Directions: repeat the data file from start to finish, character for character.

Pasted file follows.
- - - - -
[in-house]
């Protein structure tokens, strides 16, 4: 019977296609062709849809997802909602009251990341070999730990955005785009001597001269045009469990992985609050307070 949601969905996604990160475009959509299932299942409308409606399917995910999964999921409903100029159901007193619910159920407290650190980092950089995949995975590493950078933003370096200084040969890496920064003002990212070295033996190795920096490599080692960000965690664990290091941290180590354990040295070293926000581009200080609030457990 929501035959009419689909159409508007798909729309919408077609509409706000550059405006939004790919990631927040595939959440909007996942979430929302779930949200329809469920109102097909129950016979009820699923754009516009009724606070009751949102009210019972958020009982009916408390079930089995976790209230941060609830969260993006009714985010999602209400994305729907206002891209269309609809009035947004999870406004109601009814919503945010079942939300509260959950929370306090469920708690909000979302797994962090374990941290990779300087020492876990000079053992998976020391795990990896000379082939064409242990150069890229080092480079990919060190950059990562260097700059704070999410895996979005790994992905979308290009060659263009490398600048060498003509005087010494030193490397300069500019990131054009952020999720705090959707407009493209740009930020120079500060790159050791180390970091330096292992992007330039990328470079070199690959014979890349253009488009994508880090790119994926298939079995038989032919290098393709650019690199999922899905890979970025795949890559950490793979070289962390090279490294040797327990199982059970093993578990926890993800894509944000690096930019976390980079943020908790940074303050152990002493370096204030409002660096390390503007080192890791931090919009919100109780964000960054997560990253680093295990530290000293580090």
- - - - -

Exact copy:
[in-house]
């Protein structure tokens, strides 16, 4: 019977296609062709849809997802909602009251990341070999730990955005785009001597001269045009469990992985609050307070 949601969905996604990160475009959509299932299942409308409606399917995910999964999921409903100029159901007193619910159920407290650190980092950089995949995975590493950078933003370096200084040969890496920064003002990212070295033996190795920096490599080692960000965690664990290091941290180590354990040295070293926000581009200080609030457990 929501035959009419689909159409508007798909729309919408077609509409706000550059405006939004790919990631927040595939959440909007996942979430929302779930949200329809469920109102097909129950016979009820699923754009516009009724606070009751949102009210019972958020009982009916408390079930089995976790209230941060609830969260993006009714985010999602209400994305729907206002891209269309609809009035947004999870406004109601009814919503945010079942939300509260959950929370306090469920708690909000979302797994962090374990941290990779300087020492876990000079053992998976020391795990990896000379082939064409242990150069890229080092480079990919060190950059990562260097700059704070999410895996979005790994992905979308290009060659263009490398600048060498003509005087010494030193490397300069500019990131054009952020999720705090959707407009493209740009930020120079500060790159050791180390970091330096292992992007330039990328470079070199690959014979890349253009488009994508880090790119994926298939079995038989032919290098393709650019690199999922899905890979970025795949890559950490793979070289962390090279490294040797327990199982059970093993578990926890993800894509944000690096930019976390980079943020908790940074303050152990002493370096204030409002660096390390503007080192890791931090919009919100109780964000960054997560990253680093295990530290000293580090």